Blog: Mashhood Ahmed on the latest AI trends
I recently had the opportunity to sit down with Mashhood Ahmed. Mashhood is a project management practitioner, speaker and mentor with over 18 years of experience in the field of project management and management consulting. He is currently leading a diverse portfolio of programs and projects at Sidra Medicine in Doha, Qatar (a state-of-the-art hospital and research center committed to providing women and children in Qatar with world-class tertiary healthcare services).
Prior to Sidra Medicine, he ran a boutique consulting firm in Canada and also served as an adjunct faculty member at Grant MacEwan University in Edmonton. Mashhood has a strong interest in artificial intelligence and regularly speaks on the subject at conferences across the globe.
Phil Siarri: Hi Mashhood, nice to connect with you. Can you tell our audience a little bit about your academic and professional experience?
Mashhood Ahmed: I immigrated to Canada as a skilled category immigrant in the year 2000, received a Master’s in Business, Entrepreneurship and Technology degree from the University of Waterloo in 2005, experienced a failed start-up, got a Project Management Professional Certification in 2008,technology roles in the US, Canada and Middle East, also led leadership role at a number of professional organizations and taught undergraduate courses in Canada.
For the last five years, I am leading a number of IT projects for the green field hospital in Qatar, Sidra Medicine, a tertiary care hospital providing specialized care for women and children in the Middle East region.
A couple years ago, I started giving back to project management community and started speaking at a number of international conferences. With the technology advancement in the field of artificial intelligence and machine learning I started exploring its impact in the project management arena.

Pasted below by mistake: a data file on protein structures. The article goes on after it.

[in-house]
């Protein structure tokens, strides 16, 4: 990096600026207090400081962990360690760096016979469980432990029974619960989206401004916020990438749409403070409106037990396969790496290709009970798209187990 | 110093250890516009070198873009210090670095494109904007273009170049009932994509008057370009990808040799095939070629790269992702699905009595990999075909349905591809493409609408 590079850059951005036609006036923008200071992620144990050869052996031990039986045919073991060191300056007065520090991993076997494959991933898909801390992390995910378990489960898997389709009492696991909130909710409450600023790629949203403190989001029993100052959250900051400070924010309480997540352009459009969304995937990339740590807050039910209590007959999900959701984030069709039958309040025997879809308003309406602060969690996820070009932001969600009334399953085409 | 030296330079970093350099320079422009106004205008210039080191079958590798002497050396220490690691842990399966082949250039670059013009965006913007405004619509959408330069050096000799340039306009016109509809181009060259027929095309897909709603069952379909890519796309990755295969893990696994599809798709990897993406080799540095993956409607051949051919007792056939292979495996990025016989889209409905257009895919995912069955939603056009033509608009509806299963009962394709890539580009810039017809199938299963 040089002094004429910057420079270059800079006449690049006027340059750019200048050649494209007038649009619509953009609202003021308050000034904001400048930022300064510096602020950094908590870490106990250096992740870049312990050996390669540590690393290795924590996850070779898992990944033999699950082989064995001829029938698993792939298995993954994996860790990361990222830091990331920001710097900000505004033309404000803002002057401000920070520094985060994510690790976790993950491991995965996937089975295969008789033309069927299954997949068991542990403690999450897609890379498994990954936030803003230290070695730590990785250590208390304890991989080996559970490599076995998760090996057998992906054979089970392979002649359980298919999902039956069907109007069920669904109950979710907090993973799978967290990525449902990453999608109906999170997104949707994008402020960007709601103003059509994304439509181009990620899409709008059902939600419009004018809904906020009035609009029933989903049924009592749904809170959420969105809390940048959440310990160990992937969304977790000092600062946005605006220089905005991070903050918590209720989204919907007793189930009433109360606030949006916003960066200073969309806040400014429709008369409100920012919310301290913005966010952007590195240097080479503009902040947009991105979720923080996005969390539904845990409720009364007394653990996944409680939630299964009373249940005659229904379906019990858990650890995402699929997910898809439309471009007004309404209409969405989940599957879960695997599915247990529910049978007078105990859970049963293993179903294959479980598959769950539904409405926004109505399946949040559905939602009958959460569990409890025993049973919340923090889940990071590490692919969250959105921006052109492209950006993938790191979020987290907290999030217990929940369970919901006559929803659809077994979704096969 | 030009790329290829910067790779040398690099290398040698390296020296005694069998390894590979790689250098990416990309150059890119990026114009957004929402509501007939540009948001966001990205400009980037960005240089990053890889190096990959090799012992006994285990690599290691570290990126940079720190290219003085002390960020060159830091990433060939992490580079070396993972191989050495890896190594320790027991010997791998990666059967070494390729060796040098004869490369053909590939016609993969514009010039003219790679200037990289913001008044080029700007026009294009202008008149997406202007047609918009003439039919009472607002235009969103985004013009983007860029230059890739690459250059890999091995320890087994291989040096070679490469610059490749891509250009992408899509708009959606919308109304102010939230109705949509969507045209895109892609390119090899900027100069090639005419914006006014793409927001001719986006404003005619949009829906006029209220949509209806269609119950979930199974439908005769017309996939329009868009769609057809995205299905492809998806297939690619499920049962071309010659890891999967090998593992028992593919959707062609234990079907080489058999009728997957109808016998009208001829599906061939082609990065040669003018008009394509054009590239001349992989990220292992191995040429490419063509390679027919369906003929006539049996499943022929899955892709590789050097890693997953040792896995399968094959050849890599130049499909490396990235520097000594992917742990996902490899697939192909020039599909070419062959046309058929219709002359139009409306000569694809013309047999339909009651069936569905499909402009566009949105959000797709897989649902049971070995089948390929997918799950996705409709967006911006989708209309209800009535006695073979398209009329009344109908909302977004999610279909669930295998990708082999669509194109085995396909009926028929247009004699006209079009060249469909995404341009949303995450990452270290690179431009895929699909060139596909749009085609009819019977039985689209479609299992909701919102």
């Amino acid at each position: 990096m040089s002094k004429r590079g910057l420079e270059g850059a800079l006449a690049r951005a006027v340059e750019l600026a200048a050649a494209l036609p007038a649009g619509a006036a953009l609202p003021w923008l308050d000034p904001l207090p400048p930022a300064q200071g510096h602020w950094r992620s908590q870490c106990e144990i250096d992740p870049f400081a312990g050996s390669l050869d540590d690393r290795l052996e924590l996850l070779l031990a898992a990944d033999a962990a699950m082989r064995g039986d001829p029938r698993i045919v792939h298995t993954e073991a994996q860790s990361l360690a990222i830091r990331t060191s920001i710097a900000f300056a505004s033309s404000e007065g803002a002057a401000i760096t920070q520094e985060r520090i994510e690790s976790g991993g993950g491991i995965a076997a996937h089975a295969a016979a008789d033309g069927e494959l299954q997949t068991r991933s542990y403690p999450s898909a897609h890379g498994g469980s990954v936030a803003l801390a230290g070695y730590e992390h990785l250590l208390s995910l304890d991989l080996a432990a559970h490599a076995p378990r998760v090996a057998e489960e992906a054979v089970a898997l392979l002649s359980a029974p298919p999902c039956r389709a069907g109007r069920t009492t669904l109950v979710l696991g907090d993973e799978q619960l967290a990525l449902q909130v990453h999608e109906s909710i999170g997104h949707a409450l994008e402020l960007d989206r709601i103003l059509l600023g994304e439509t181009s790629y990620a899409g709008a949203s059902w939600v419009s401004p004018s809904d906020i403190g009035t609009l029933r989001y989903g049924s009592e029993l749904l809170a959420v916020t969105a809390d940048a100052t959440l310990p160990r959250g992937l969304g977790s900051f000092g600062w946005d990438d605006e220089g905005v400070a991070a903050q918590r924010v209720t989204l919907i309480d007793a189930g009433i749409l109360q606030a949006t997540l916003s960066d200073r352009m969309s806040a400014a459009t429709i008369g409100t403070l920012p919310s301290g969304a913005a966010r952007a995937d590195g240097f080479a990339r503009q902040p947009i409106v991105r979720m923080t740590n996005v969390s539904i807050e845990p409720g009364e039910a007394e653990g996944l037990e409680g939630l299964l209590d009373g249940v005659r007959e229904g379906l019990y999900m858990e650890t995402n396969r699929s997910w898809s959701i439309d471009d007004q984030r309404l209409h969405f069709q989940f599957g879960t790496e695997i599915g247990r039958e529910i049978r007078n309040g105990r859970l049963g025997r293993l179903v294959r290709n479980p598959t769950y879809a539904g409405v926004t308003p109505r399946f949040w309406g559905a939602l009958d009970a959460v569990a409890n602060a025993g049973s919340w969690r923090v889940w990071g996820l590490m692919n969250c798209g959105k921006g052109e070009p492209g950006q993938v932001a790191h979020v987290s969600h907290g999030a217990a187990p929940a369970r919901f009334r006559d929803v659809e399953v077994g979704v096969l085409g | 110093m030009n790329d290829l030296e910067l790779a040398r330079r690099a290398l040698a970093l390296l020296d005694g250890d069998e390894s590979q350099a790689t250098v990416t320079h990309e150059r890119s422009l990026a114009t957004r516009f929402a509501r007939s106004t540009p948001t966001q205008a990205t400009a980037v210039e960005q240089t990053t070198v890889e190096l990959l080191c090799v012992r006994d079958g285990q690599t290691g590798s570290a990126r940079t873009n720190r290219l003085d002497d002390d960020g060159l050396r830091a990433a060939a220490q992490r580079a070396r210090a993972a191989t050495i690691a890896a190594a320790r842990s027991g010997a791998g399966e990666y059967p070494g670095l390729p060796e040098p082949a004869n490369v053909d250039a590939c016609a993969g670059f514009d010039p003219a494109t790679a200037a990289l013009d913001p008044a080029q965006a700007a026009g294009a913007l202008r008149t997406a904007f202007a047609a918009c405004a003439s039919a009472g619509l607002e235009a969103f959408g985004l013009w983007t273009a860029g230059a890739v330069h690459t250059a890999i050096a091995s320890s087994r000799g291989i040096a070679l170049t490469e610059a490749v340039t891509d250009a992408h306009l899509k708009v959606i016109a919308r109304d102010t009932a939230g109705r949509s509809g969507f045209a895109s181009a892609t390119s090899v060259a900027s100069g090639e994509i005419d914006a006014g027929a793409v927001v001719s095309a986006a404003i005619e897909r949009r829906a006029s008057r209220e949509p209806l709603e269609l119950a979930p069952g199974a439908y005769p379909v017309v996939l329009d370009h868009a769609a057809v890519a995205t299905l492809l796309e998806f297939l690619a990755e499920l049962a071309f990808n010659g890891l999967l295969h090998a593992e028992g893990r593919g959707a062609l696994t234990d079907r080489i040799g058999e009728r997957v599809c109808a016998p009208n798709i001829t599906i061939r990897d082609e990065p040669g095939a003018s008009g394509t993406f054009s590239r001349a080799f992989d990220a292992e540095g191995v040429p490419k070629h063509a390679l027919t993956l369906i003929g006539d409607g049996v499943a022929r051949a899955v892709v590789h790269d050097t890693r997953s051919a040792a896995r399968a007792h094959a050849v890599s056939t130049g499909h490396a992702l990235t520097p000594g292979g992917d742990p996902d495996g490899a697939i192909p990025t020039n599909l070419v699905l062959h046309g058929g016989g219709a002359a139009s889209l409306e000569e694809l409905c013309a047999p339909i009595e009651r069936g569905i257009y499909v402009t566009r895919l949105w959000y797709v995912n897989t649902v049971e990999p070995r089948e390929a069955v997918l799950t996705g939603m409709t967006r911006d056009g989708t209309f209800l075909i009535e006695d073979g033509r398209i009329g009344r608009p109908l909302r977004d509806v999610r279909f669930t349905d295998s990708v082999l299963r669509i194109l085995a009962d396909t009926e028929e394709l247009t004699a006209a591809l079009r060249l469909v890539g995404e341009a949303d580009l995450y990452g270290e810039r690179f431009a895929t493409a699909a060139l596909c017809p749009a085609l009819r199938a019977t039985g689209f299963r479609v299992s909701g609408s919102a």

PS: Right now, there is a lot of hysteria around AI. Is the future as scary as it is portrayed by certain media outlets and tech commentators? How do you think humans should approach an “AI cohabitation”? Is widespread regulation inevitable?
MA: Industrial revolutions in the last 300 years have dramatically changed the world we live in today. From Machines to steam power, from mass production to electric grid and distribution, from computer automation now into fourth industrial revolution of cyber-physical systems. I remember clearly at the beginning of the millennium there was a big hype about the Y2K bug — world will come to an end, computers will shut down, nukes will be flying all over the place, etc… however we have seen nothing significant happen in that regard. Also, as it happens during each industrial revolution: roles and the positions change. Even today we still have a shortage of skills in a number of areas. Definitely a number of jobs won’t exist in future, not because of AI per say, it will be because of technology convergence of emerging technologies in general.
How should humans approach AI cohabitation? It will be the same as humans have been doing for the last 300 years with each industrial revolution, i.e. learning new skills, adopting new technology and embracing the change. Accordingly, to a recent report by the World Economic Forum, and I quote: “AI will introduce 133 million new jobs, while 75 million job/roles will decline” this is the net gain of 58 million new jobs that does not exist today. I will share the reference link with you later (editor’s note: https://www.weforum.org/agenda/2019/01/ai-is-changing-the-way-we-recruit/).
Legislators create regulatory agencies to allow experts in the industry to define the set of rules to be followed to regulate it. Of course, within AI there are a number of ethical and privacy challenges that would require regulation and enforcement. The Singapore Personal Data Protection Commission has recently drafted AI governance framework, which requires that organizations using AI in decision-making ensure that the decision process is explainable, transparent and fair. This is a good start.